There are many ways to ensure your home is energy efficient, and plenty of benefits - not only can it reduce your bills, but also your carbon footprint.
In Part One of Practical Ways of Building an Energy Efficient Home on the Sunshine Coast, we will look at building smaller, choosing solar power, and cooling your roof.
There are usually three options when building your energy efficient home on the Sunshine Coast - build a large home using sustainable principles, opt for a tiny home to save money, or build smaller using creative design techniques.
Unfortunately, no matter how green you build a large home, a smaller home with the same energy efficient and eco-friendly construction techniques will have less of an environmental impact and while “tiny homes” are popular, they can restrict your choices. The good news is that building smaller doesn’t mean that you need to compromise your lifestyle, by using creative design principles you can make your dream home plans have a smarter yet smaller carbon footprint.
Smaller housing options are becoming popular because of their efficiency, reduced maintenance costs and lower impact, and are being planned in both urban and rural settings. The Shed House can help you make thoughtful decisions about how you use your space when planning and building your home, based around your lifestyle, keeping the space manageable and cost effective.
The sun is the ultimate source of clean, low-cost energy. When you build an energy efficient home on the Sunshine Coast, you have a unique opportunity to plan for solar power use in a way that owners of older homes cannot. By making solar power native technology in your new home, you can take advantage of light, positioning and geography to get the most efficiency and energy for your investment.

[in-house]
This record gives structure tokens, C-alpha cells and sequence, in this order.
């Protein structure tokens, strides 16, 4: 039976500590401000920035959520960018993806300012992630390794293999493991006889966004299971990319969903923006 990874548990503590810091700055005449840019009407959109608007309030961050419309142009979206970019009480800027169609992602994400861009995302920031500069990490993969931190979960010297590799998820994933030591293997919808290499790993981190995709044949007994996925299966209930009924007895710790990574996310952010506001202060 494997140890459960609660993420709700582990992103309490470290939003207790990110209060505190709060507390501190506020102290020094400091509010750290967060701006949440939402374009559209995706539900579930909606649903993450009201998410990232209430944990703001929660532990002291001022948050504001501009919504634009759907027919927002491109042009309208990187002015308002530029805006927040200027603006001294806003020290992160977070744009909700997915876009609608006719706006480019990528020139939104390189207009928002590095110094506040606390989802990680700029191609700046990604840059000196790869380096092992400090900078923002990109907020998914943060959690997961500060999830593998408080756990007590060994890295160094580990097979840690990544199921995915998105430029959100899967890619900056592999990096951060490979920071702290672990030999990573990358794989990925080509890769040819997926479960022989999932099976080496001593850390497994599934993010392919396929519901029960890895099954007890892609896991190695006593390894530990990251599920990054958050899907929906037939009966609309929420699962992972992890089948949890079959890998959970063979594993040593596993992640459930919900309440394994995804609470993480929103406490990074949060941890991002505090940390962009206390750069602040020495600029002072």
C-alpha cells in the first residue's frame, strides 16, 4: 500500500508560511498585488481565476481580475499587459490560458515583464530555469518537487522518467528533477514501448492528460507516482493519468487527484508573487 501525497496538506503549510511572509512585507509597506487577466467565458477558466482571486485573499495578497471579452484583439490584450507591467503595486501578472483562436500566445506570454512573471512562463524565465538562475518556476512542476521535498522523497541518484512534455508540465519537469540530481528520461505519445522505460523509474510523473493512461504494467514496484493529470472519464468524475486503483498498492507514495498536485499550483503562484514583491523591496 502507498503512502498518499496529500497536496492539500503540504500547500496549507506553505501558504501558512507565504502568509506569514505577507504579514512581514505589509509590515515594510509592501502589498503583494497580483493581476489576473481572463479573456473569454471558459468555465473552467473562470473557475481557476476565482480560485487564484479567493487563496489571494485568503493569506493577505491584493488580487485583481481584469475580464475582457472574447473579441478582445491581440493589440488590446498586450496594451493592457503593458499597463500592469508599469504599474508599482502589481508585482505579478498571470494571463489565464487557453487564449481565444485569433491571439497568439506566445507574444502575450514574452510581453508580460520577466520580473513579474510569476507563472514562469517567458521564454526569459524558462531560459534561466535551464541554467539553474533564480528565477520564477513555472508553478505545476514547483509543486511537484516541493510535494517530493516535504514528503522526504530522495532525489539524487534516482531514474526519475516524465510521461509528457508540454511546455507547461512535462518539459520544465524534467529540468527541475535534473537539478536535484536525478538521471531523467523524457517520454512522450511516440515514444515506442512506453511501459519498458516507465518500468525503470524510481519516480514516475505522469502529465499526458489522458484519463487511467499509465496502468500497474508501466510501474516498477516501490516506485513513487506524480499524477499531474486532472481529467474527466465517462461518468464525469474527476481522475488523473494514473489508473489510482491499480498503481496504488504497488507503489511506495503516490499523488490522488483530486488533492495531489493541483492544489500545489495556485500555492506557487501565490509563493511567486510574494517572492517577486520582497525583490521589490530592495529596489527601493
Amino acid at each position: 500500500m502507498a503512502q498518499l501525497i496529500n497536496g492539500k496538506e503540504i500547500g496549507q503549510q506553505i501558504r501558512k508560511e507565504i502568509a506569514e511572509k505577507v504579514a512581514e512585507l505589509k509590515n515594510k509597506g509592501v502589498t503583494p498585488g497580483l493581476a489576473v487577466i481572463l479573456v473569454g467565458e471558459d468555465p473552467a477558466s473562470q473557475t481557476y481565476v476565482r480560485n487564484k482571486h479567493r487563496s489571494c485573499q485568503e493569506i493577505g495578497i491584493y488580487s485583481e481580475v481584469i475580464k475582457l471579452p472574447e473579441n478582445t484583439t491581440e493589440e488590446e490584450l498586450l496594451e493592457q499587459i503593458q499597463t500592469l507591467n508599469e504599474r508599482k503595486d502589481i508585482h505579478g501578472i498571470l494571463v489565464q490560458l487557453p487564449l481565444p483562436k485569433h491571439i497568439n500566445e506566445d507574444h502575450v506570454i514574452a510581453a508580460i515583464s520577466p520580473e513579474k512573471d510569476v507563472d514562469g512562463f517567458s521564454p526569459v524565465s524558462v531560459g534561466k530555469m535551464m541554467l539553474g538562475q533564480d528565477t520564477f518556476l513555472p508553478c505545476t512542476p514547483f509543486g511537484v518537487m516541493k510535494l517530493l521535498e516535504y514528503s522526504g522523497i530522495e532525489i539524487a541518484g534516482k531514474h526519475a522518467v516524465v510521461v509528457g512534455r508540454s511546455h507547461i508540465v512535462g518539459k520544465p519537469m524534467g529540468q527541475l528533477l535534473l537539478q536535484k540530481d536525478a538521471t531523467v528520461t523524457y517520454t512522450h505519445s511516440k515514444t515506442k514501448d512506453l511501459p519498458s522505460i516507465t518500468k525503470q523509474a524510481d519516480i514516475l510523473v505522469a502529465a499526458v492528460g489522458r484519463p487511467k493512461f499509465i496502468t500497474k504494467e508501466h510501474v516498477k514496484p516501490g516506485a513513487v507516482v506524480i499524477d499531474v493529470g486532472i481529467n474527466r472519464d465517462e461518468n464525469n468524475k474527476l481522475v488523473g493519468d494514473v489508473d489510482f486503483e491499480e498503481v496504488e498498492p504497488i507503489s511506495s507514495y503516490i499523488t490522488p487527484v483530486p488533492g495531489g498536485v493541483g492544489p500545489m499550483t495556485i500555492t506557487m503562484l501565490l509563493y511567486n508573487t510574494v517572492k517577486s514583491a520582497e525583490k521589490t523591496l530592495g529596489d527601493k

How you situate your home on its lot and where you place solar panels can have a significant impact on the power you collect. When you combine solar power with other green building ideas, you can generate enough energy to start selling back to your utility company. In fact, by law utilities are required to purchase excess power from grid-connected home solar systems at a rate equal to what it costs the power provider to produce power itself. If that isn’t incentive enough, there also are grants, tax breaks and other government incentives related to the use of solar power in your home.
Cool Your Roof
The material used on your roof can make a dramatic difference in your home’s energy efficiency. You may want to consider a product that reflects the sun’s energy away from the roof, cools faster at night and holds less heat in order to help reduce energy costs and usage related to heat. A couple of products available with varying degrees of green benefits include special membranes and lighter coloured metal roofing. Ask The Shed House about other ways to cool your roof.